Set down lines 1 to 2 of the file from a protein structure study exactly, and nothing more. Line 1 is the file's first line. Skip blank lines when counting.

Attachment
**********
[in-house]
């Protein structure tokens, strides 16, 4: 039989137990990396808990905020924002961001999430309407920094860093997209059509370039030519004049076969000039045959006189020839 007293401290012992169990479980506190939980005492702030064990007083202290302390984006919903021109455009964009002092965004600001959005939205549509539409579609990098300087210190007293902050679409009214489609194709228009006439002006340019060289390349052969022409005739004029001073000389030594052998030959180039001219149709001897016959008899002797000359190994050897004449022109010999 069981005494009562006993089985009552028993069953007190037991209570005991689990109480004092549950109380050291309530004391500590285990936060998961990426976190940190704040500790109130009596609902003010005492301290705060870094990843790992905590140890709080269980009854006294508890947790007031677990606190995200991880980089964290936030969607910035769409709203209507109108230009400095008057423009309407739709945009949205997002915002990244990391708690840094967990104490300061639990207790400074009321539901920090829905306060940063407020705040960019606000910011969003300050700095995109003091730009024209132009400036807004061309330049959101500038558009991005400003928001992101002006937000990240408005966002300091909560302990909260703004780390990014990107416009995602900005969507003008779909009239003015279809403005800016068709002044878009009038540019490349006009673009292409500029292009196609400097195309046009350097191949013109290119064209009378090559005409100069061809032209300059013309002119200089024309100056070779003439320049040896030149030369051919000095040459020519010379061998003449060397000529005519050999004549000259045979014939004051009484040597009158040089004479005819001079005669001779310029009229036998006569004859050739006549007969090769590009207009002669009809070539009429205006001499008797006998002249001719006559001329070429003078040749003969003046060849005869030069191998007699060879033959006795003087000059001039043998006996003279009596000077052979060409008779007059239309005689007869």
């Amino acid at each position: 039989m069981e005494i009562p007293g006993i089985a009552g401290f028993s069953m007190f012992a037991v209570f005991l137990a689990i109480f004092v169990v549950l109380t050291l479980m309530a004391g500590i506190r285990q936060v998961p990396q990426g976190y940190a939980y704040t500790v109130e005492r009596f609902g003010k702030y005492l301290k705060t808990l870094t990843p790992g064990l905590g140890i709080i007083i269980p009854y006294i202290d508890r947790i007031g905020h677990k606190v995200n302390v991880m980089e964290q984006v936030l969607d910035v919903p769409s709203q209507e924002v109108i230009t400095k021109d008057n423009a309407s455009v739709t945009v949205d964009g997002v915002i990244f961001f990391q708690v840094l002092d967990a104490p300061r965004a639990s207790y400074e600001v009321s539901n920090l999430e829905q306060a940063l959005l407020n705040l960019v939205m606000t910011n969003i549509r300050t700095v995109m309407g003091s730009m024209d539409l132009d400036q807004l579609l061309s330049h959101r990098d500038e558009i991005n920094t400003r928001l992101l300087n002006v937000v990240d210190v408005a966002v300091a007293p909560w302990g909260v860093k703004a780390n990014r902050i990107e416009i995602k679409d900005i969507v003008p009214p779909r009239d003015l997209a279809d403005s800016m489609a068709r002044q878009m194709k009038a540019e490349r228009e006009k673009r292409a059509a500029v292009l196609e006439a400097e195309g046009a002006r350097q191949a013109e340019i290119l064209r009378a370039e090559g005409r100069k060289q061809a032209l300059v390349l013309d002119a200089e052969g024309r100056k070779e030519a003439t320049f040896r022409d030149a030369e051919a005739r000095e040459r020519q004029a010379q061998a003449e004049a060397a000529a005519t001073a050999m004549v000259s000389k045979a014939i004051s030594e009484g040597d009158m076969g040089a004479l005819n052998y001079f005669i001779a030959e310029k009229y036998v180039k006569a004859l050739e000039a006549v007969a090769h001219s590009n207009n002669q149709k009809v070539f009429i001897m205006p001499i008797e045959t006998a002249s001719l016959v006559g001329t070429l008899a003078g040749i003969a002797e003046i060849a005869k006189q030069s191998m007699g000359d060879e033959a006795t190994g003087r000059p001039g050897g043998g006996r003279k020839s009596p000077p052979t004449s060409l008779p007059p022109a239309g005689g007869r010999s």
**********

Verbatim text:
[in-house]
């Protein structure tokens, strides 16, 4: 039989137990990396808990905020924002961001999430309407920094860093997209059509370039030519004049076969000039045959006189020839 007293401290012992169990479980506190939980005492702030064990007083202290302390984006919903021109455009964009002092965004600001959005939205549509539409579609990098300087210190007293902050679409009214489609194709228009006439002006340019060289390349052969022409005739004029001073000389030594052998030959180039001219149709001897016959008899002797000359190994050897004449022109010999 069981005494009562006993089985009552028993069953007190037991209570005991689990109480004092549950109380050291309530004391500590285990936060998961990426976190940190704040500790109130009596609902003010005492301290705060870094990843790992905590140890709080269980009854006294508890947790007031677990606190995200991880980089964290936030969607910035769409709203209507109108230009400095008057423009309407739709945009949205997002915002990244990391708690840094967990104490300061639990207790400074009321539901920090829905306060940063407020705040960019606000910011969003300050700095995109003091730009024209132009400036807004061309330049959101500038558009991005400003928001992101002006937000990240408005966002300091909560302990909260703004780390990014990107416009995602900005969507003008779909009239003015279809403005800016068709002044878009009038540019490349006009673009292409500029292009196609400097195309046009350097191949013109290119064209009378090559005409100069061809032209300059013309002119200089024309100056070779003439320049040896030149030369051919000095040459020519010379061998003449060397000529005519050999004549000259045979014939004051009484040597009158040089004479005819001079005669001779310029009229036998006569004859050739006549007969090769590009207009002669009809070539009429205006001499008797006998002249001719006559001329070429003078040749003969003046060849005869030069191998007699060879033959006795003087000059001039043998006996003279009596000077052979060409008779007059239309005689007869």